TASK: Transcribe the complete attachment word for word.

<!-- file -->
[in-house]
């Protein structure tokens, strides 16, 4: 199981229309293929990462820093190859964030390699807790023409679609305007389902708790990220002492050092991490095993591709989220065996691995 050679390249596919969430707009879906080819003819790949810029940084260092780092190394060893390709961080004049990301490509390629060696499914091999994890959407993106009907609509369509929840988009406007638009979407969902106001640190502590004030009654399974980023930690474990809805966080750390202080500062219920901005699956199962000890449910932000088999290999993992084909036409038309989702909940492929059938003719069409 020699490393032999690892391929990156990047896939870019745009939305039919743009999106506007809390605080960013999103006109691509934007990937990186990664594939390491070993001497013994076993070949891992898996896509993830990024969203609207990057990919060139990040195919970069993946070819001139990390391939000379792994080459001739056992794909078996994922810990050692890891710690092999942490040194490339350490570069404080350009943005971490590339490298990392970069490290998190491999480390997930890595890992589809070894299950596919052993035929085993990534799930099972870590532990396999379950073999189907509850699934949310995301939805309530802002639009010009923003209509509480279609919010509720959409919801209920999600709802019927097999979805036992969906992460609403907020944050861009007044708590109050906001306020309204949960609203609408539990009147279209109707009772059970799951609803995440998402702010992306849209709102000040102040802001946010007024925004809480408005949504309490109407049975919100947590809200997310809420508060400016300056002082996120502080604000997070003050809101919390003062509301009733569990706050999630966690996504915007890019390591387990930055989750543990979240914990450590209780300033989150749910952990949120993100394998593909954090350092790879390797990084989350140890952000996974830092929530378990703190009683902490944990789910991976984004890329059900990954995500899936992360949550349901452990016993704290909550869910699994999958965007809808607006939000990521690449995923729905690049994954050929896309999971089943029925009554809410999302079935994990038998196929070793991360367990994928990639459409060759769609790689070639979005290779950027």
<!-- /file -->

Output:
[in-house]
């Protein structure tokens, strides 16, 4: 199981229309293929990462820093190859964030390699807790023409679609305007389902708790990220002492050092991490095993591709989220065996691995 050679390249596919969430707009879906080819003819790949810029940084260092780092190394060893390709961080004049990301490509390629060696499914091999994890959407993106009907609509369509929840988009406007638009979407969902106001640190502590004030009654399974980023930690474990809805966080750390202080500062219920901005699956199962000890449910932000088999290999993992084909036409038309989702909940492929059938003719069409 020699490393032999690892391929990156990047896939870019745009939305039919743009999106506007809390605080960013999103006109691509934007990937990186990664594939390491070993001497013994076993070949891992898996896509993830990024969203609207990057990919060139990040195919970069993946070819001139990390391939000379792994080459001739056992794909078996994922810990050692890891710690092999942490040194490339350490570069404080350009943005971490590339490298990392970069490290998190491999480390997930890595890992589809070894299950596919052993035929085993990534799930099972870590532990396999379950073999189907509850699934949310995301939805309530802002639009010009923003209509509480279609919010509720959409919801209920999600709802019927097999979805036992969906992460609403907020944050861009007044708590109050906001306020309204949960609203609408539990009147279209109707009772059970799951609803995440998402702010992306849209709102000040102040802001946010007024925004809480408005949504309490109407049975919100947590809200997310809420508060400016300056002082996120502080604000997070003050809101919390003062509301009733569990706050999630966690996504915007890019390591387990930055989750543990979240914990450590209780300033989150749910952990949120993100394998593909954090350092790879390797990084989350140890952000996974830092929530378990703190009683902490944990789910991976984004890329059900990954995500899936992360949550349901452990016993704290909550869910699994999958965007809808607006939000990521690449995923729905690049994954050929896309999971089943029925009554809410999302079935994990038998196929070793991360367990994928990639459409060759769609790689070639979005290779950027």